|Brutal Death Metal
Nuclear Blast Records
July 3rd, 2012
Release length: 47:38
Well, the production to this album is pretty good, though a bit too light. The instruments are crisp in every way, but not to the point of sterilization. The guitars have a decent Death Metal distortion to them that is razor sharp, but a bit too blunt to make the greatest impact. The bass is there, but barely, especially when the volume is cranked and it starts to get lost amid the higher pitch of the audio. The bass kicks have a very strong click with snares that sound slightly hollow but still pack enough bite that is comparable to the kicks. Their ownly downfall is that they are too loud given the weaker guitars, and when they are the main focal point at faster speeds, they, as well as the kicks, can be the only things that come through. The cymbals often have varied volume levels, and really give off the sensation of being right in front of the kit and hearing many of them at their respectable distances. Of course, the varied vocal performances are here once more, but catering largely to the harsher, rasping guttural approach than the deeper growls of early Nile, often coming off as if they are trying to emulate a Death album, and not just in the vocals either.
As far as the actual songs go, the higher pitch really does hurt what they bring to the table, often losing much of the crushing atmosphere and brutality that typically is associated with a Nile recording. However, when the group is focusing on trying to be heavy, it shows. “When My Wrath is Done” features some technical drumming against deeper guitar and bass chords that feel chugging compared to other songs. The slower pace really accentuates the bass guitar, and when the maniacal moments kick in, you immediately want them to go away so that the punishing sound of the music, laced with subtle Egyptian tones, brings out the best of what this group was once known for. “The Gods Who Light Up the Sky at the Gate of Sethu” is another fantastic offering that really just hammers away at the listener. The chaotic technicality is largely dropped from headbang worthy soul curshing Death Metal that allows the deeper sounds to penetrate the lighter tone, and the kicks of the drum kit to really stand out. A true sense of desolation can be felt throughout as well, establishing the perfect atmosphere to immediately want to start a mosh against.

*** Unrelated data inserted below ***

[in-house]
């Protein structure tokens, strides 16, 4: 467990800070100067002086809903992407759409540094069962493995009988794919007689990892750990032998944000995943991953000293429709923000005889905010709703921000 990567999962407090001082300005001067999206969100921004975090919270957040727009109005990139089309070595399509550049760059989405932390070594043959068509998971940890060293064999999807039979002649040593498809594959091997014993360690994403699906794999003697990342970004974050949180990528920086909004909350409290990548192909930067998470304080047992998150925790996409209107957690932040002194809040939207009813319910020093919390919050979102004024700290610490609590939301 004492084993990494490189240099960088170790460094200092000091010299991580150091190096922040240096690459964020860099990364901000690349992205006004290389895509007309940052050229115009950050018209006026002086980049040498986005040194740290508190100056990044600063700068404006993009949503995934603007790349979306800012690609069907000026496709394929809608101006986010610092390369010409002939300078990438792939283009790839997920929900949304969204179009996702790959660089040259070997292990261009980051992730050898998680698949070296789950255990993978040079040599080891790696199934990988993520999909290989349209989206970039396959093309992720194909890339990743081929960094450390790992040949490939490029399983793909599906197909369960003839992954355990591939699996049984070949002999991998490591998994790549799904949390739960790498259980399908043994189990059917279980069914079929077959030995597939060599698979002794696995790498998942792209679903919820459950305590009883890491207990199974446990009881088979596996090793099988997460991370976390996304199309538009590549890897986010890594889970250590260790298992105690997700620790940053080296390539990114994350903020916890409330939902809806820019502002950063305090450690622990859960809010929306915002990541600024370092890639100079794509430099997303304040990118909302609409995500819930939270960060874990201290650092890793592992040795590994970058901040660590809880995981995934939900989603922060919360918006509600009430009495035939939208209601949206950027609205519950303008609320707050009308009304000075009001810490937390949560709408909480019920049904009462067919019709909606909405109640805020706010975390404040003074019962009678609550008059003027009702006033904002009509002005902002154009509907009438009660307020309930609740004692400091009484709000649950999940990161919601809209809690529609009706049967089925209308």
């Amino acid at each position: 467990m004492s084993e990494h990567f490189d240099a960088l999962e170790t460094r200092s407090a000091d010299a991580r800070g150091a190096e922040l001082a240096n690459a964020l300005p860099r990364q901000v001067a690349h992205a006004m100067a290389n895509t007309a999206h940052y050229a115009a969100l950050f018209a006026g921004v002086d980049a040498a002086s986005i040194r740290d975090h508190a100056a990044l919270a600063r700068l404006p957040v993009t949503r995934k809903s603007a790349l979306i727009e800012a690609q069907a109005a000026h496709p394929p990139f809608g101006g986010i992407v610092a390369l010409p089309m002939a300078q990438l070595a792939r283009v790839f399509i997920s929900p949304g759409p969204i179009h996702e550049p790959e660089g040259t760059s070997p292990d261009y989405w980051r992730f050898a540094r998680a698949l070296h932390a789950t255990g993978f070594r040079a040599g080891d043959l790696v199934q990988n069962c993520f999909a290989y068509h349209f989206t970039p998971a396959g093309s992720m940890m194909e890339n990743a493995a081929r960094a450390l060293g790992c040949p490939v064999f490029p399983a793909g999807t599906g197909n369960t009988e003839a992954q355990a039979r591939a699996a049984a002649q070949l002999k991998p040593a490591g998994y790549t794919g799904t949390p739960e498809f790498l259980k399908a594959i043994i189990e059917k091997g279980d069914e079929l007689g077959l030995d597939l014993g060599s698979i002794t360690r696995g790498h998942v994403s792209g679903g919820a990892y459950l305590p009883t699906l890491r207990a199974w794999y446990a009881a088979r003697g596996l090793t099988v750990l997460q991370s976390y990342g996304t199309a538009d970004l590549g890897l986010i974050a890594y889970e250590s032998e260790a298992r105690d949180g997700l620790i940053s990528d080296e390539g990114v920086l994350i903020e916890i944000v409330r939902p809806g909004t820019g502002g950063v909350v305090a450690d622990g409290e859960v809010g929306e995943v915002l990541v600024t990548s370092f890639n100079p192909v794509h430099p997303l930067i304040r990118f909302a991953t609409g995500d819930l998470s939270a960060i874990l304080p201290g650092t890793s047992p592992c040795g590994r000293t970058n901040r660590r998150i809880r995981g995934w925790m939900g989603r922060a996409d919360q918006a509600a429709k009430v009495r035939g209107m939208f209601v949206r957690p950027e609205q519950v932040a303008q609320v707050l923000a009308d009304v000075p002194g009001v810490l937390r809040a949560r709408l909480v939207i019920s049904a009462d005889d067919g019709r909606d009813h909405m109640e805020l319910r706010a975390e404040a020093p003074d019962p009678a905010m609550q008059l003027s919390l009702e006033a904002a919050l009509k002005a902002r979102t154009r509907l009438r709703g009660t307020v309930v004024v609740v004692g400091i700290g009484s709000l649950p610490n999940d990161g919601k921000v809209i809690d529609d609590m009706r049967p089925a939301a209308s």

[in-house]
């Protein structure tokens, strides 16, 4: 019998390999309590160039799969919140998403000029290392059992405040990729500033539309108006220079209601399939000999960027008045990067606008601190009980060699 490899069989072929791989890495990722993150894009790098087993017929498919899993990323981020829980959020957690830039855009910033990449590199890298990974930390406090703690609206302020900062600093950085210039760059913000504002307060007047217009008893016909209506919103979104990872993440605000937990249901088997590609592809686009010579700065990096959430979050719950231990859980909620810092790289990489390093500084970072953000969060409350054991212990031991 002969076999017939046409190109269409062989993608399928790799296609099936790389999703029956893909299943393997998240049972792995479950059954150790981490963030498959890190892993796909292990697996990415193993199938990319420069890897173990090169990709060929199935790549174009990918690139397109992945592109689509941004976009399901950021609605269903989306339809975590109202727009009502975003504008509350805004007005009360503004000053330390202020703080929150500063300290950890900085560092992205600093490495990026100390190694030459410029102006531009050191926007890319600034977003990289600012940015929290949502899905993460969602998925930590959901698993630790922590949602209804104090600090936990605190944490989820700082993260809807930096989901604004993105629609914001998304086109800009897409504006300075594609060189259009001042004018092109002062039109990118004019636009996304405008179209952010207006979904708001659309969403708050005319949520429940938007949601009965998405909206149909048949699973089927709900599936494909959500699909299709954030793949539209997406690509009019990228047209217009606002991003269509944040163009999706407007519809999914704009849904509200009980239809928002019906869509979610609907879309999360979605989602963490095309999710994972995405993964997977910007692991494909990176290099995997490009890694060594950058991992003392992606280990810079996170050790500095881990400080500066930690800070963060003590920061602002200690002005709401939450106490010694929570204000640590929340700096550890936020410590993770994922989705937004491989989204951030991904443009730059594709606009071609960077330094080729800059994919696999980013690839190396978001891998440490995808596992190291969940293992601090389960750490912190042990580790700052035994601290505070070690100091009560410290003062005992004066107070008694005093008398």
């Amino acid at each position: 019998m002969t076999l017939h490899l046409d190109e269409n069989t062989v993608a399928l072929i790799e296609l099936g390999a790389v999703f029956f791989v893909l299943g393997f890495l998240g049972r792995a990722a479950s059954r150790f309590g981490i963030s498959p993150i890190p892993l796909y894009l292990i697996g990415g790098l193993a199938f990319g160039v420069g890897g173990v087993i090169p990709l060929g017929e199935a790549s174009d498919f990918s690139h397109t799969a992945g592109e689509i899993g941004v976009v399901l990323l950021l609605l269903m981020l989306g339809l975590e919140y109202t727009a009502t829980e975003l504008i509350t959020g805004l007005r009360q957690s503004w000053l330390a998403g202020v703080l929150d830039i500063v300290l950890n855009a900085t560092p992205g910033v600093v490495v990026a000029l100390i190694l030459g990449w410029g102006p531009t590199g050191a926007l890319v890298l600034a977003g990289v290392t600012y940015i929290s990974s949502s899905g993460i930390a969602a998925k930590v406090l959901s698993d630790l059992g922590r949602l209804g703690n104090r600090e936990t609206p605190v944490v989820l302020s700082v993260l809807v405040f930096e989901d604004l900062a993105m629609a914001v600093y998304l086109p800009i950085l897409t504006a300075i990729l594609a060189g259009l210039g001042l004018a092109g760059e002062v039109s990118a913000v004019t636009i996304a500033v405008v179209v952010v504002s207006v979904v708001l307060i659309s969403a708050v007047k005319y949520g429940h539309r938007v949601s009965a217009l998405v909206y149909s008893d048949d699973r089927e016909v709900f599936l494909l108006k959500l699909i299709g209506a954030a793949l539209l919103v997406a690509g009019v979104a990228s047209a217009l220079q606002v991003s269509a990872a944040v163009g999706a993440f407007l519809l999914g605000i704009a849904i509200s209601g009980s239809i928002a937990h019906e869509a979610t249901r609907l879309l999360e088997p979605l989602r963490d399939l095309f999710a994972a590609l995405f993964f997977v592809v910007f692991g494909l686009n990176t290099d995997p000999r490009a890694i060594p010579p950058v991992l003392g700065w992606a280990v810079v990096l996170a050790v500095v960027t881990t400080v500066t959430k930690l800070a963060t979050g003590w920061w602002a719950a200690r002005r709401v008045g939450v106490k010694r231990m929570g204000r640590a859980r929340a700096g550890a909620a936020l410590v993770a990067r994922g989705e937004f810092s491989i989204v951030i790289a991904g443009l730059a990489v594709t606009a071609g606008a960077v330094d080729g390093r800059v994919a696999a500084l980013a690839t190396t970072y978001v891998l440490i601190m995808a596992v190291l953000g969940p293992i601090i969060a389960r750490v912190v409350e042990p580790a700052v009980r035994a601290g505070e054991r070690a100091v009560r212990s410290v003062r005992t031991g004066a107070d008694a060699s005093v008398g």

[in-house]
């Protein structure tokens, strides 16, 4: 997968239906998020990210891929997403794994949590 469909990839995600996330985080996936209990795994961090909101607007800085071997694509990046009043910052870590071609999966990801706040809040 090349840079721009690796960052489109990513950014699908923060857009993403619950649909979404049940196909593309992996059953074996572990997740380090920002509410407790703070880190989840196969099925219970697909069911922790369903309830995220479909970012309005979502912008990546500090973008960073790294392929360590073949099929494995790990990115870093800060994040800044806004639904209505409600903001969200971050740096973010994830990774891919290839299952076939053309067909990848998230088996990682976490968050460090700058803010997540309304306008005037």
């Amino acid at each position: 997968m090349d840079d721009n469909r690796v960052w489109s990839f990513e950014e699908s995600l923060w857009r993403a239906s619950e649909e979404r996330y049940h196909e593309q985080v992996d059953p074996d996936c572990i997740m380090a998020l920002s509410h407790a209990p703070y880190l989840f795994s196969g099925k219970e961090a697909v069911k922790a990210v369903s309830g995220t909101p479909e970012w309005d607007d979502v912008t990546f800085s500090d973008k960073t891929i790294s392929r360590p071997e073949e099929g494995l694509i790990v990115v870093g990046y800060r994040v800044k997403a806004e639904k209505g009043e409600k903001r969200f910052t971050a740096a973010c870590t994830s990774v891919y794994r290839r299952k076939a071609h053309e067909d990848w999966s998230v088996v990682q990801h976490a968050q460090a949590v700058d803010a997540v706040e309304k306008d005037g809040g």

But, with that said, At the Gate of Sethu often just doesn’t have the same bite. There’s more favoring of the chaotic faster paced material here than the slower, trudging passages that better benefits from the deeper tone. A lot of these end up sounding better at lower volumes so the bass doesn’t almost nearly drop out, and even then not all the songs are that great. “Tribunal of the Dead” is one that stands out thanks to it feeling like one of the less chaotic offerings just played a bit faster here and there. The slower passages around the half-way point pack a little extra edge to them, and the Egyptian atmospheres are subtle, though the rhaspier vocals really pull away from the impact that the music has, feeding into the lighter pitch once more. “The Fiends Who Come to Steal the Magick of the Deceased” is about the same way, and the additional cleaner chanting vocals that do appear work well with the song. But, overall it isn’t anything too unique to the band, nor is it really that strong an offering thanks to the snares and kicks coming through to maintain one beat while the sometimes eccentic chords go off on a tantrum that doesn’t really reflect well against the pace the drumming is trying to maintain, not to mention it just feels dragged out after a while, causing the listener to just start losing interest.